Dubai: Could China rule the roost in the world of immunology, the study of the immune system, which also happens to be a very important branch of the medical and biological sciences?
That may be the case, if it’s only for this one fact: China has more vaccines for coronavirus under advanced phases of development than any other country in the world, including mighty America.
What if the Chinese won the vaccine race?
That may be a simplistic question. The answer is a bit more complicated.
Logically, countries with their own COVID-19 vaccine programme would use the antidote their own scientists developed and mass produced by their own drug companies, granted that they work the same way as others.
So even if non-Chinese antivirals may come late, and there's no clamour for a Made-in-China vaccine (granted that it works better) among the local population in other countries, as long as people who need it would have access, then that would presumably make COVID-19 history.
But the virus remains virulent, and there's still no vaccine for it, though many of us wish for this pandemic to simply vanish into thin air. For now, here's the updated WHO list of the 10 vaccine frontrunners (updated May 27, 2020), with at least five from China, out of the leading 10.
It’s not hard to imagine the tremendous pressure Chinese scientists are under, in order to come up with an efficient or workable shot for the current pandemic.
If a Made-in-China vaccine does win the race, there’s no doubt that the propaganda value of that feat would be enormous.
Beijing assails Western response to pandemic
Beijing officials have assailed Western responses to the pandemic. They imply, in effect, that in the face of a crisis like this one, China's authoritarian system is far superior to any free-wheeling electoral democracy.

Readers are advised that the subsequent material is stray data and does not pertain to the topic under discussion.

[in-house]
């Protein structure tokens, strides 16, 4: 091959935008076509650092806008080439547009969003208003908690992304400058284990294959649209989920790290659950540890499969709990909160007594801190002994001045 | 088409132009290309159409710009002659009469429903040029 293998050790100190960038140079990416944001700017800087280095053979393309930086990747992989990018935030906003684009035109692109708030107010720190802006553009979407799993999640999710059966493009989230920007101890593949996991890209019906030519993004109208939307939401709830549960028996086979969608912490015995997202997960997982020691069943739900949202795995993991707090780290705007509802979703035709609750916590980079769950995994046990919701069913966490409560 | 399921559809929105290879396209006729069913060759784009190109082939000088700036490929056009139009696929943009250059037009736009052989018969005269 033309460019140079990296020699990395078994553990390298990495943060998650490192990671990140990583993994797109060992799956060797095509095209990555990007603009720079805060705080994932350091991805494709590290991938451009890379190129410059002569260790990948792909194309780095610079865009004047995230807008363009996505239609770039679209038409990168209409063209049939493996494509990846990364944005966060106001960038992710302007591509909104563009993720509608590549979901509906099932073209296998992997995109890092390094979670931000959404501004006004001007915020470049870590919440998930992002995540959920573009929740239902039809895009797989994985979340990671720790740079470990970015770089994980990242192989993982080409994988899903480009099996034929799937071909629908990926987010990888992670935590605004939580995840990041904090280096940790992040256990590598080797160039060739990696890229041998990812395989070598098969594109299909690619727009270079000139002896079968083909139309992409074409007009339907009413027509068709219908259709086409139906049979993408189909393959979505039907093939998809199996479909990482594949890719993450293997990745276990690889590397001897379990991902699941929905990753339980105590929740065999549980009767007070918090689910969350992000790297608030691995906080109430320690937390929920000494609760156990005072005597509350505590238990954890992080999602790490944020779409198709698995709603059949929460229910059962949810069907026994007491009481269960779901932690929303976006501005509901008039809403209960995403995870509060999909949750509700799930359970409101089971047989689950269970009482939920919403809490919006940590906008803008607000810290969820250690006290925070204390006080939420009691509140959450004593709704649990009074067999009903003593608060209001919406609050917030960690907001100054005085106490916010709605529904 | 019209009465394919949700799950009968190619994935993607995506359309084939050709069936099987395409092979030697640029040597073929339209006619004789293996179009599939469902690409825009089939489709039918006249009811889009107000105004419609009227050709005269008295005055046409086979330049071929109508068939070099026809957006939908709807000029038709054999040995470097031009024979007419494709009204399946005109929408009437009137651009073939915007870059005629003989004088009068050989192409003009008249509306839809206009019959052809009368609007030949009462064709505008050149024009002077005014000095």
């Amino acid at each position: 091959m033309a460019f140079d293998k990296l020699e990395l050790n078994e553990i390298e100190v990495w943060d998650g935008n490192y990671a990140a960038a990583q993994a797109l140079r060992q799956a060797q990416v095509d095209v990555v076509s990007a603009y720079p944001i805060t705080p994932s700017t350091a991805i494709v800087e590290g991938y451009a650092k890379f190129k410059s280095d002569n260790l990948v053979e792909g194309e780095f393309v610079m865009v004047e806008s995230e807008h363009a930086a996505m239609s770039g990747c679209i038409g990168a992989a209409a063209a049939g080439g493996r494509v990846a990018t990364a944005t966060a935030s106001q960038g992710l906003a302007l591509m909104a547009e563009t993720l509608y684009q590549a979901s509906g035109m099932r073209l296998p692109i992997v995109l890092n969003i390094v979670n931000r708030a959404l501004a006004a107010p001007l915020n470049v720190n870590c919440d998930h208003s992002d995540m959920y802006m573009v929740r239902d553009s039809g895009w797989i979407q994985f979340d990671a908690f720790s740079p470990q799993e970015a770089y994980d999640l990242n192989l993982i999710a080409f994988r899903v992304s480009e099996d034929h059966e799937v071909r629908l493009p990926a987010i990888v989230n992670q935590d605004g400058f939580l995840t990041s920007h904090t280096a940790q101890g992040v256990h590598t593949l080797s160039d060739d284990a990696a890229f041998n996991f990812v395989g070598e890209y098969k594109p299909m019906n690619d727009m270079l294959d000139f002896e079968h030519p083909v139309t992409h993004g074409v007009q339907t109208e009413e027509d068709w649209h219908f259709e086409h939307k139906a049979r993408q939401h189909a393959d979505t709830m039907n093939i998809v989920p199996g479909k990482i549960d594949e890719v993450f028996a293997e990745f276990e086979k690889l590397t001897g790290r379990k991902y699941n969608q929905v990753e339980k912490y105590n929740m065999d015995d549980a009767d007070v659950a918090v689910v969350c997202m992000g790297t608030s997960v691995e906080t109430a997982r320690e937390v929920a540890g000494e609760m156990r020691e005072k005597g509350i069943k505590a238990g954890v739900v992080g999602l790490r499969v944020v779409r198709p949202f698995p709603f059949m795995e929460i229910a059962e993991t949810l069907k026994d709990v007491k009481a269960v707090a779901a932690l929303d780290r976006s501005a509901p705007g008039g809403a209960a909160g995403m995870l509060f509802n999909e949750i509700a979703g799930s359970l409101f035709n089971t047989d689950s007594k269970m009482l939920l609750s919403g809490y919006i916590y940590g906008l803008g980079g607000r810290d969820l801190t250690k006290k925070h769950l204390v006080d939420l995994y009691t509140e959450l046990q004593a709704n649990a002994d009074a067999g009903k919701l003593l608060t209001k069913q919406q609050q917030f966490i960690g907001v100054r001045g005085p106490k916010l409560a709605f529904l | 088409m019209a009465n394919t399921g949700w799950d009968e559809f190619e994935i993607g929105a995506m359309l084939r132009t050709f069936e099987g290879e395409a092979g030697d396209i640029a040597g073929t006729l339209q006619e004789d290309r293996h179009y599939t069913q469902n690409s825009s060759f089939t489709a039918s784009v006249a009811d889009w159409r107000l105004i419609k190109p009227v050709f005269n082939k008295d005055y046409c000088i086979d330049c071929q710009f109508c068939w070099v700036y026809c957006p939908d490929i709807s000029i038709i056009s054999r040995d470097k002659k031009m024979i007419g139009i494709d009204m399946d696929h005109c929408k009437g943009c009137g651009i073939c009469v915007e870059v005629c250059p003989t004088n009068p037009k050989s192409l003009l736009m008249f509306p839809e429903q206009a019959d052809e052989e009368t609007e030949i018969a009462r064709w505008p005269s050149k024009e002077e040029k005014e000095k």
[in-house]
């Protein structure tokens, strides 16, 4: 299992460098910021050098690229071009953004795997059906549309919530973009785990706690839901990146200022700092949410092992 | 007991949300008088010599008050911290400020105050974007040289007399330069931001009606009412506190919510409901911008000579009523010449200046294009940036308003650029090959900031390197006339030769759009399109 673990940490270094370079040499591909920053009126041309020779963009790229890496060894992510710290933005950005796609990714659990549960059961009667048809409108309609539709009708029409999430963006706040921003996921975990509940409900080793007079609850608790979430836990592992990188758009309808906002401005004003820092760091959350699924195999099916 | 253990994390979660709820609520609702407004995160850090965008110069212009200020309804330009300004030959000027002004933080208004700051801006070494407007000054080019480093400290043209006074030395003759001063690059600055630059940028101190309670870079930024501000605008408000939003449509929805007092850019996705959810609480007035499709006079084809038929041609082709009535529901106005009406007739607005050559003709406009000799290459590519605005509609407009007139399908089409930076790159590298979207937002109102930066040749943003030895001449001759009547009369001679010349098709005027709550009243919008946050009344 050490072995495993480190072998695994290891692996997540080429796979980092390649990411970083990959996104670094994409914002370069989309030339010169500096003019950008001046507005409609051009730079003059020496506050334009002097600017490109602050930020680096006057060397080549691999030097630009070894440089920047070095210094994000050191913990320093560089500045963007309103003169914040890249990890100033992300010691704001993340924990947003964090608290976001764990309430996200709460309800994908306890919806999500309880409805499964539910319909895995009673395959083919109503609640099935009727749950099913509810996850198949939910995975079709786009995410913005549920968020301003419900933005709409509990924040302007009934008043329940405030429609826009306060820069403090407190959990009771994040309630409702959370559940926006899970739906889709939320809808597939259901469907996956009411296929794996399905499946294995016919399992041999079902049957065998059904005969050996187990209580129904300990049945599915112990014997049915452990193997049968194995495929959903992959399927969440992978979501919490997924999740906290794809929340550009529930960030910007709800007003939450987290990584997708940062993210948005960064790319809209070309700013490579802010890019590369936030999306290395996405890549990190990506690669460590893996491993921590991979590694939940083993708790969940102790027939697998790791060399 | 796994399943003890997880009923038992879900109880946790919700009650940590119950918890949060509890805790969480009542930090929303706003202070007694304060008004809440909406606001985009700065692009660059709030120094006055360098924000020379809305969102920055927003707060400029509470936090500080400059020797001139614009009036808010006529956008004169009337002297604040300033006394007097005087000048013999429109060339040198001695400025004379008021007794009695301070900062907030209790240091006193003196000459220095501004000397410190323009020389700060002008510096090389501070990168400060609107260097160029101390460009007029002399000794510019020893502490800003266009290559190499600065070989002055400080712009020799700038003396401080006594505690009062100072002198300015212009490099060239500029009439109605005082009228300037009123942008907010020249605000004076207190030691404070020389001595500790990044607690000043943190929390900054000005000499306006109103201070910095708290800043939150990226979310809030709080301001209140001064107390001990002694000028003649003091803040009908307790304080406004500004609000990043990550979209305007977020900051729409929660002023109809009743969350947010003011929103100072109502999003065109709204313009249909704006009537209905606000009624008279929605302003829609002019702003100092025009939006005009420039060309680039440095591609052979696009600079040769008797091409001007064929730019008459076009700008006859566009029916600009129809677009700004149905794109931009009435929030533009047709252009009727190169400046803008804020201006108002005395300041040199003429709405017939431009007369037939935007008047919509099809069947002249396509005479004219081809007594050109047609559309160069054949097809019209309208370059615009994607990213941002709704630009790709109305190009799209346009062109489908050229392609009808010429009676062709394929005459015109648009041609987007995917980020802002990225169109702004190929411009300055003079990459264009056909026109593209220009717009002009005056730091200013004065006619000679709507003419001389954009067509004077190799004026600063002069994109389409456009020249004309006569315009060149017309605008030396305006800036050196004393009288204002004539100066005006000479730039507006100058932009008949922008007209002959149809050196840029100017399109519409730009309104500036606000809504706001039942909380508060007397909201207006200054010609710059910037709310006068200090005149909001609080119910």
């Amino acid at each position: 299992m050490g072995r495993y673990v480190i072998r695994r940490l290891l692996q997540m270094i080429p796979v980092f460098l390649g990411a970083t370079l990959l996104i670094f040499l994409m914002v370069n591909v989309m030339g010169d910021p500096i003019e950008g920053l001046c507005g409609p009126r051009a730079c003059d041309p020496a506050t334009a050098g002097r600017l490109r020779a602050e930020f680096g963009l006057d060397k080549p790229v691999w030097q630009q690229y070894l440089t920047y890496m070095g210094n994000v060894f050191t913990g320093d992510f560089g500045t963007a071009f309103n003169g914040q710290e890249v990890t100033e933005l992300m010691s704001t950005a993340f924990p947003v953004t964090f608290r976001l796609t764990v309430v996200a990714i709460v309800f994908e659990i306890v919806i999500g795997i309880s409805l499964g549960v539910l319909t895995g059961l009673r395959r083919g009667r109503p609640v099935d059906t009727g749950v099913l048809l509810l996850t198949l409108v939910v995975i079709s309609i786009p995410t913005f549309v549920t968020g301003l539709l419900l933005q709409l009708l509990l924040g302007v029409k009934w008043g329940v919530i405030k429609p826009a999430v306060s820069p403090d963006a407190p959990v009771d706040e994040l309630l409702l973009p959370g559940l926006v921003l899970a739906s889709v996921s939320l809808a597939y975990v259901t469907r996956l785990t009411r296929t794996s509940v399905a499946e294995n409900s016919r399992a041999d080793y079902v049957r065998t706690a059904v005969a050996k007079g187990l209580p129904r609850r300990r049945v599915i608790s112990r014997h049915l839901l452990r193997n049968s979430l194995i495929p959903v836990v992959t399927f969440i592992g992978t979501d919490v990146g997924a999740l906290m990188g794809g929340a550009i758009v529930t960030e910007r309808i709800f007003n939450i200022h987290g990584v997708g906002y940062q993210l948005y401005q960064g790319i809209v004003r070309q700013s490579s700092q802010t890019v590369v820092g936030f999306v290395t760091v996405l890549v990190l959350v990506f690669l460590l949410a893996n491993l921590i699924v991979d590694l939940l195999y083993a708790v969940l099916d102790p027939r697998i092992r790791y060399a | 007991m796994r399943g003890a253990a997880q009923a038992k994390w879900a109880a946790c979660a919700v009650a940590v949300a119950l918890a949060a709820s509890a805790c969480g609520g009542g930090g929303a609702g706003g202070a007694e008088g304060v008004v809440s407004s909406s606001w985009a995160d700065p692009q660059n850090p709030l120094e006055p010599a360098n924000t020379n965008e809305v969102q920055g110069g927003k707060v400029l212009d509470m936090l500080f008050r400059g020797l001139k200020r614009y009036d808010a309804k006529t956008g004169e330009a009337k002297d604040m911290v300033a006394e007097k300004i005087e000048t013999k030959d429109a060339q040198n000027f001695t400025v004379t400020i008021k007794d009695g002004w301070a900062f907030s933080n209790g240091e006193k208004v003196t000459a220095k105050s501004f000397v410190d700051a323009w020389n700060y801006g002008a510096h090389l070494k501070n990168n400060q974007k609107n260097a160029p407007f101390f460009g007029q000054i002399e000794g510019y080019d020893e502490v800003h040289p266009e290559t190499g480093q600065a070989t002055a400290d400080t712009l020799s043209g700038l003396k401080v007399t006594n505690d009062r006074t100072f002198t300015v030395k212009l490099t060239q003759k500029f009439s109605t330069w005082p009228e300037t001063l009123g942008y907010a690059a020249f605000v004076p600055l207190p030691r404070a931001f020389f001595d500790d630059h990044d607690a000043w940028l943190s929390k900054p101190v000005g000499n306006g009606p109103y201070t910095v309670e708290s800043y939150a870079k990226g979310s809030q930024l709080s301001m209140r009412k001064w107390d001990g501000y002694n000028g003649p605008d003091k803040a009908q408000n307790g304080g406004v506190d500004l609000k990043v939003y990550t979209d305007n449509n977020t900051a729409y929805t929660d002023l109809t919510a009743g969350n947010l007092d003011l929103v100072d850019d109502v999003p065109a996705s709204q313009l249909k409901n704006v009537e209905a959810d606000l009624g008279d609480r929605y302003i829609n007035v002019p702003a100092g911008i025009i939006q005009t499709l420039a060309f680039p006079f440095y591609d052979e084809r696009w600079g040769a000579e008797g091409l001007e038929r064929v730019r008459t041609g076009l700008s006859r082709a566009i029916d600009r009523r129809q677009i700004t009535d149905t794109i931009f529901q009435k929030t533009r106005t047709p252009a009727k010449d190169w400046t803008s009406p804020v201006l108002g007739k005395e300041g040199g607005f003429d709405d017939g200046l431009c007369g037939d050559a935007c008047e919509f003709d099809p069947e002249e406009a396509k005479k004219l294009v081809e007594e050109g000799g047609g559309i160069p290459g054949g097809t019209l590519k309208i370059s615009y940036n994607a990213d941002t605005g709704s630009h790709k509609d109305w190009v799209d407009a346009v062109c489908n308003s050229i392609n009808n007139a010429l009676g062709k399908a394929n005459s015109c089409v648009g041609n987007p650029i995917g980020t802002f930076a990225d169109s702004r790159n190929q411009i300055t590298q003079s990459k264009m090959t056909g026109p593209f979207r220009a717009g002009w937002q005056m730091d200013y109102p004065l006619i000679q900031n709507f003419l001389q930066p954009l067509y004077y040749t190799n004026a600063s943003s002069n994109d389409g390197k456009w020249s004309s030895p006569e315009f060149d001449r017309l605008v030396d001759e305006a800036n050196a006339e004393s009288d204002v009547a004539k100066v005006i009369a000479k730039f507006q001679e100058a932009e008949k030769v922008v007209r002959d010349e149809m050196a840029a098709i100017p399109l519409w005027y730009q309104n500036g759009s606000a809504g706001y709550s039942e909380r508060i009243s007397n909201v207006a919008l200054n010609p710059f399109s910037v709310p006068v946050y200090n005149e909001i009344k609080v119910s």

In this race, and with its much-expected COVID-19 vaccine, Beijing is said to be targeting developing countries and territories linked to the Belt and Road Initiative, the mainland's global infrastructure initiative.
The race started long ago. The Chinese had been pumping money into R&D. Reports show that the government spending in science and technology in 2019 jumped to more than $300 billion, about 24x what it was two decades ago.
In 2008, China launched its "Thousand Talents Programme" to recognise and recruit leading international experts in scientific research, innovation, entrepreneurship.
Leading vaccine investigations in China use at least two platforms — the "inactivated" type, as well as the Adenovirus Type 5 non-repplicating vector method.
Two US companies, Massachusetts-based Moderna (with NAIAID) and New York-based Pfizer (with BioNTech/Fosun Pharma) use a more advanced technology. It's the more promising, though yet unproven, mRNA platform which is hoped to speed up vaccine development.
Take note that Pfizer's partner for the COVID-19 vaccine development, Fosun Pharma, is based in Shanghai. Fosun co-owns Sinopharm Industrial Investment, the parent company of fellow listed firm Sinopharm Group. So through its Pfizer partnership, the Chinese have access to mRNA technology, too.
On their own, Chinese biotech firms, many of them backed by massive state resources, including the People Liberation Army, appear to have tested the candidate vaccines more widely.